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Fires in Southern California
This page contains archived content and is no longer being updated. At the time of publication, it represented the best available science. However, more recent observations and studies may have rendered some content obsolete.
After days of seemingly relentless Santa Ana winds, California firefighters got a break. Winds died down and allowed water-bombing helicopters and ground teams to make significant progress is controlling the week-old fires that had scorched hundreds of thousands of acres and forced half a million people to evacuate their homes.
This pair of images from the Moderate Resolution Imaging Spectroradiometer (MODIS) on NASA’s Aqua satellite on October 25, 2007, shows the fires in natural color (top) and infrared-enhanced false color (bottom). The natural-color image is similar to a digital photograph, while the false-color image emphasizes burned areas (reddish-brown) and open flame (pink glow). At the time of the image, winds appeared to be onshore; smoke clouds from the Santiago and Poomacha Fires were blowing east.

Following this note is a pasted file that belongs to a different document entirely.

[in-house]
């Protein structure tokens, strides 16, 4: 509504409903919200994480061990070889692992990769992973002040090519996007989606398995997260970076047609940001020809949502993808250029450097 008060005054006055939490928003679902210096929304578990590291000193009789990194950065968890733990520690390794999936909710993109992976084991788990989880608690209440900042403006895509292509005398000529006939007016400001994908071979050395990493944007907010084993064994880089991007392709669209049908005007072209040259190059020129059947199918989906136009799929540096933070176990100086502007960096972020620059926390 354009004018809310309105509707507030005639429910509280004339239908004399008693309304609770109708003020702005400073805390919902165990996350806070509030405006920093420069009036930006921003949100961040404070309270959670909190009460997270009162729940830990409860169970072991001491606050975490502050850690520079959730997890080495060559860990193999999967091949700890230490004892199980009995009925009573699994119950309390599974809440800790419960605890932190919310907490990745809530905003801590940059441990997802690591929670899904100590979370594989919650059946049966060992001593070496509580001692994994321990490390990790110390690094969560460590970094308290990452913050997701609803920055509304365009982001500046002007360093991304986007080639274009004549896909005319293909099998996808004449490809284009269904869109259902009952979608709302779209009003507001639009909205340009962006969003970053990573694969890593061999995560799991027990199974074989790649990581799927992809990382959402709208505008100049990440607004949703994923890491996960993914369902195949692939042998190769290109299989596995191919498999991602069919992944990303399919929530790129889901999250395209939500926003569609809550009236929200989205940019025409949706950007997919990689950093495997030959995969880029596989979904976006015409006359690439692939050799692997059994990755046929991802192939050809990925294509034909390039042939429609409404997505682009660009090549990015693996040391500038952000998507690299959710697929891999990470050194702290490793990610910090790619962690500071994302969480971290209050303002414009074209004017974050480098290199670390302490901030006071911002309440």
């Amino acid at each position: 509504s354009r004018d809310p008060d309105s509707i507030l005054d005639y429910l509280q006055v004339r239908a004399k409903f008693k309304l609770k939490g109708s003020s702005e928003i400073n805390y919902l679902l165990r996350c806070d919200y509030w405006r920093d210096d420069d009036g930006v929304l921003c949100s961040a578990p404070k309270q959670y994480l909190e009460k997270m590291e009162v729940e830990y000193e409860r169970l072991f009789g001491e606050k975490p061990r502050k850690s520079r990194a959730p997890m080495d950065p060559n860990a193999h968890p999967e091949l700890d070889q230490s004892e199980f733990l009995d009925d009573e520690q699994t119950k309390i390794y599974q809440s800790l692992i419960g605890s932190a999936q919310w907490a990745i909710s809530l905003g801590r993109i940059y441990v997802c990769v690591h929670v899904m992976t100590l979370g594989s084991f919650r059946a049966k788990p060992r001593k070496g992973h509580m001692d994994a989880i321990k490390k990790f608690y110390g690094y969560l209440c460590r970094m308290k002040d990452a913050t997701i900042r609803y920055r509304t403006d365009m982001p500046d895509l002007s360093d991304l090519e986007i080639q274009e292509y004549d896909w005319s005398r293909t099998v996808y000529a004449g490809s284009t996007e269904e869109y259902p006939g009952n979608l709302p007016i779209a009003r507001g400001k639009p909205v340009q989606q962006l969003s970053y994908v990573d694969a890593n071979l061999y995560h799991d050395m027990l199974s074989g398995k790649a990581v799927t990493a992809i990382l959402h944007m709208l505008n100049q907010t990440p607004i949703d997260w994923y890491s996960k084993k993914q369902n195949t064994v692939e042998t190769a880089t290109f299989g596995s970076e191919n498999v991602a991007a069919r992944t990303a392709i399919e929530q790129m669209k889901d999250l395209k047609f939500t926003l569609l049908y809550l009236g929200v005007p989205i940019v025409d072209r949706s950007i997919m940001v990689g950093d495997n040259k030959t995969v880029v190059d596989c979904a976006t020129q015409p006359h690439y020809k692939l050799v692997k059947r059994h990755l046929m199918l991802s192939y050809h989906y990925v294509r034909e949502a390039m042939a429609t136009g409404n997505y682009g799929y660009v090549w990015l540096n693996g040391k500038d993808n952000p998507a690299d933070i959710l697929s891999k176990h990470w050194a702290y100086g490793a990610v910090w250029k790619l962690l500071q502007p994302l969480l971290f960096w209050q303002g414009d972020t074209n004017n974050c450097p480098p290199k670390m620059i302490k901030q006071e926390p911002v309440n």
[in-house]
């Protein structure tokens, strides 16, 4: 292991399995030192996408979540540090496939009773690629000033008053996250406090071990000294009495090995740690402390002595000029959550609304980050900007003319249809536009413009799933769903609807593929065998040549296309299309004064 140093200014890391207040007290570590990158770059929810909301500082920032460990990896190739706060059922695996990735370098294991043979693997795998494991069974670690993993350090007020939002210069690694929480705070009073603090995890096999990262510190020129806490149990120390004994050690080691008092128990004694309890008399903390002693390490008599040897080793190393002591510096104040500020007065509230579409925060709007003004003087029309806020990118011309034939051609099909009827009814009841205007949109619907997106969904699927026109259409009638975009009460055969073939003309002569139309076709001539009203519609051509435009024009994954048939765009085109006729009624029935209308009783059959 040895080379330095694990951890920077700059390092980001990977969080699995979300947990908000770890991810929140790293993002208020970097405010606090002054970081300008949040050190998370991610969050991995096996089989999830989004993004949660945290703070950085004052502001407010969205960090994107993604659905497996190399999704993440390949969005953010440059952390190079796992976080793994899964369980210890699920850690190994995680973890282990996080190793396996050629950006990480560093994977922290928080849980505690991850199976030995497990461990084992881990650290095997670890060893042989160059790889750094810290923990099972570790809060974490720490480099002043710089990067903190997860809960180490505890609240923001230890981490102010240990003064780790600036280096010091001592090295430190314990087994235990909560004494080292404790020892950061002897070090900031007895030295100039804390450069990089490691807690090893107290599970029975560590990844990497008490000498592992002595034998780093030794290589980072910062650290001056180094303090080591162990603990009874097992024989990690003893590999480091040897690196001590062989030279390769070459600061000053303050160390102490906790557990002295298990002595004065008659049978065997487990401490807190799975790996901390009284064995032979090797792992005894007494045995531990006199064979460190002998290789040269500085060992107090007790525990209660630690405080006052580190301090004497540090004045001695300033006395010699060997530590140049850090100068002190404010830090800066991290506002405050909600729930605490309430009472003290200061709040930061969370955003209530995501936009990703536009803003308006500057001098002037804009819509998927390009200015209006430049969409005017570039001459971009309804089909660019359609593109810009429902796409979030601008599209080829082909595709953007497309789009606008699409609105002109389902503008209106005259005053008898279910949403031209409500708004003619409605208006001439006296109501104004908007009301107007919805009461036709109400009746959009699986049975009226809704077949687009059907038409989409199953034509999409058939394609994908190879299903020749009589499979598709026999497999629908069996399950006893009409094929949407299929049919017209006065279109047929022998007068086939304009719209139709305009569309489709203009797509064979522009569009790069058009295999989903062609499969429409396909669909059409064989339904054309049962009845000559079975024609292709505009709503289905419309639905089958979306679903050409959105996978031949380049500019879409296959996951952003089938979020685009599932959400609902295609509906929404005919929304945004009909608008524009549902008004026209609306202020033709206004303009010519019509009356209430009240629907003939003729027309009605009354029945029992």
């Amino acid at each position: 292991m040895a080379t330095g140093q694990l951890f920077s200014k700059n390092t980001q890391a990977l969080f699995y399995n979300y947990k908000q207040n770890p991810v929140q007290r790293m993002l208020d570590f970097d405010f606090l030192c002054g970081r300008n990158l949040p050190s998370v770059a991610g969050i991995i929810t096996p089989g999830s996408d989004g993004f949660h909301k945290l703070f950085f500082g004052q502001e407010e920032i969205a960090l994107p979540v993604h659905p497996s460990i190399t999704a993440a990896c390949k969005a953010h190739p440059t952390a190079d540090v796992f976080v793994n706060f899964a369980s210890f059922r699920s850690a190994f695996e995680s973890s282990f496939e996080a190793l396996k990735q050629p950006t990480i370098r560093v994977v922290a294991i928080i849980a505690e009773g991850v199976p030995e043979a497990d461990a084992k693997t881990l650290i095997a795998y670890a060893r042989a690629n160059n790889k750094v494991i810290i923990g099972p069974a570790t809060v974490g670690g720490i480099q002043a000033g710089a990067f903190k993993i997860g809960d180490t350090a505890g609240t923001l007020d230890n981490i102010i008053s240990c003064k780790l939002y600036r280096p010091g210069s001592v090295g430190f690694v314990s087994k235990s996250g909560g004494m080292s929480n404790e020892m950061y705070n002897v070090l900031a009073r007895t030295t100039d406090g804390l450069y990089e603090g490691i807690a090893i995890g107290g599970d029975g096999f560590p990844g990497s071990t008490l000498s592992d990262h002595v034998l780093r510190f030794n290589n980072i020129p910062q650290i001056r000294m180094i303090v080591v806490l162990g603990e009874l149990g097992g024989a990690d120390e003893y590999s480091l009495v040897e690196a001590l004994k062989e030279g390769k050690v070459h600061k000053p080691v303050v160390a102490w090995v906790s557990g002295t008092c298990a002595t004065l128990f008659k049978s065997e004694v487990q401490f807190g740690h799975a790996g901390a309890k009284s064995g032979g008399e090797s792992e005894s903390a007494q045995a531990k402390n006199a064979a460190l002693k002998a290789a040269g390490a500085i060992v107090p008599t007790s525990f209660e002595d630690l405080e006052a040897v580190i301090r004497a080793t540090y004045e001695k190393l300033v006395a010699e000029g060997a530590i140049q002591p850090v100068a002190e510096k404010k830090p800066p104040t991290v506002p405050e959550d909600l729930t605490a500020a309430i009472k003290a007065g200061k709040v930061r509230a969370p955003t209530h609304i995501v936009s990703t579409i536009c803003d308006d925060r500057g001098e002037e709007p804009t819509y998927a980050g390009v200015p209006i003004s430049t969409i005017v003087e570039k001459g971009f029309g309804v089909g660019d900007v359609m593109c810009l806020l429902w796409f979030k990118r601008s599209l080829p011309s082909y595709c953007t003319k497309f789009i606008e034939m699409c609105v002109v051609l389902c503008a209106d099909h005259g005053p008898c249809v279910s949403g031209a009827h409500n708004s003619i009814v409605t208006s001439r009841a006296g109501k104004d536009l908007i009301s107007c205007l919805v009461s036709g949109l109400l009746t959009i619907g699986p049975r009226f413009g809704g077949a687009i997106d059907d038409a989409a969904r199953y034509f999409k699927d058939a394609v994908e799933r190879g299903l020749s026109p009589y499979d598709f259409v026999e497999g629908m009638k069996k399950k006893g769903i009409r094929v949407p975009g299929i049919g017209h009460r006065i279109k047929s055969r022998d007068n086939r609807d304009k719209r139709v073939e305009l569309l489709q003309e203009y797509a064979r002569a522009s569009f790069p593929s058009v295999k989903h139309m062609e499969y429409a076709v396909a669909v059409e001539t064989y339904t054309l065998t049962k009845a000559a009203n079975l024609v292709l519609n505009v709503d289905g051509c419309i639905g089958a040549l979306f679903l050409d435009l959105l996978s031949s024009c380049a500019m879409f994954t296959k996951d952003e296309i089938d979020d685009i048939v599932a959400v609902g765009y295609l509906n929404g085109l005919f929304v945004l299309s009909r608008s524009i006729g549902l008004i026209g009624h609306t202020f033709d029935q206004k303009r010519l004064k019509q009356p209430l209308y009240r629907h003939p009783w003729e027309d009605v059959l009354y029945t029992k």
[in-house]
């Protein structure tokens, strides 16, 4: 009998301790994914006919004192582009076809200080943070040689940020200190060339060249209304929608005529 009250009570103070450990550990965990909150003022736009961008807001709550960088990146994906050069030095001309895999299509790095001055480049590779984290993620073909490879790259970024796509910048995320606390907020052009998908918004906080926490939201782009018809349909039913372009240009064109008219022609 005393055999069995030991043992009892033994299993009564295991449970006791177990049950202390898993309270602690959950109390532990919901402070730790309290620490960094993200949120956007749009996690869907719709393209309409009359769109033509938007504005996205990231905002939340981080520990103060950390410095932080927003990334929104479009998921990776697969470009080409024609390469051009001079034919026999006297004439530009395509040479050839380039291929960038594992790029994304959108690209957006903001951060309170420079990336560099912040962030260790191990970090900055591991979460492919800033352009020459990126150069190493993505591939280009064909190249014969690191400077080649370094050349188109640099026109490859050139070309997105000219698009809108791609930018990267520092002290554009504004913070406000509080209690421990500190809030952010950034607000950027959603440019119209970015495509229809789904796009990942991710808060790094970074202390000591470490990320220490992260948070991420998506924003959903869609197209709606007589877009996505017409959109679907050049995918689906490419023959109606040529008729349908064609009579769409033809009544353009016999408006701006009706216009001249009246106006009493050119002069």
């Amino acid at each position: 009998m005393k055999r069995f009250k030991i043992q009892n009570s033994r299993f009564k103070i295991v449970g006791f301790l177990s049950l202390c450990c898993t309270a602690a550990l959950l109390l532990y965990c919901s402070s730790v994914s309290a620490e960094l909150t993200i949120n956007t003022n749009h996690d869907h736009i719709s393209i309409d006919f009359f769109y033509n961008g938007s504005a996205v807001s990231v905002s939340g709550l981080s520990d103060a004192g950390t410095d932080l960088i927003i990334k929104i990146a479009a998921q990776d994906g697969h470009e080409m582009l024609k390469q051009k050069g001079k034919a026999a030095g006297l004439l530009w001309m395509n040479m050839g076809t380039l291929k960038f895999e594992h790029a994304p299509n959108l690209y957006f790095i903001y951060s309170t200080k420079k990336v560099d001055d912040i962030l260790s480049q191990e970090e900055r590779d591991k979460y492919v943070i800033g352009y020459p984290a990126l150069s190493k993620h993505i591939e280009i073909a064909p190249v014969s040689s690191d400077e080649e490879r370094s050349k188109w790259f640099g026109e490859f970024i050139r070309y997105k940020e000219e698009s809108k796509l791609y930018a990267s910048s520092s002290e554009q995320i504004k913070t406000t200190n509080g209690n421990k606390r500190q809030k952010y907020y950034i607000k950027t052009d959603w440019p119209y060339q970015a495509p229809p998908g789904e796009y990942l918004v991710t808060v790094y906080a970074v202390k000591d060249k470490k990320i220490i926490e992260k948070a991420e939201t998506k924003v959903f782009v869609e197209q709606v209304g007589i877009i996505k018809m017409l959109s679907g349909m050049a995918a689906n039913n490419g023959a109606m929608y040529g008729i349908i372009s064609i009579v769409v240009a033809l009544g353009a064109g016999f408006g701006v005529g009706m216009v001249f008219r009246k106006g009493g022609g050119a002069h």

The large images provided above have a spatial resolution (level of detail) of 250 meters per pixel, the maximum resolution of the sensor. The MODIS Rapid Response Team provides twice-daily images of the region in additional resolutions. For more information and maps of the California fires, please visit the National Interagency Fire Center.
Driven by Santa Ana winds, several large wildfires flared across Southern California over the weekend of October 20, 2007. Before winds died down late in the week, the fires burned hundreds of thousands of acres and forced at least half a million people from their homes. Smoke caused unhealthy air quality in many areas.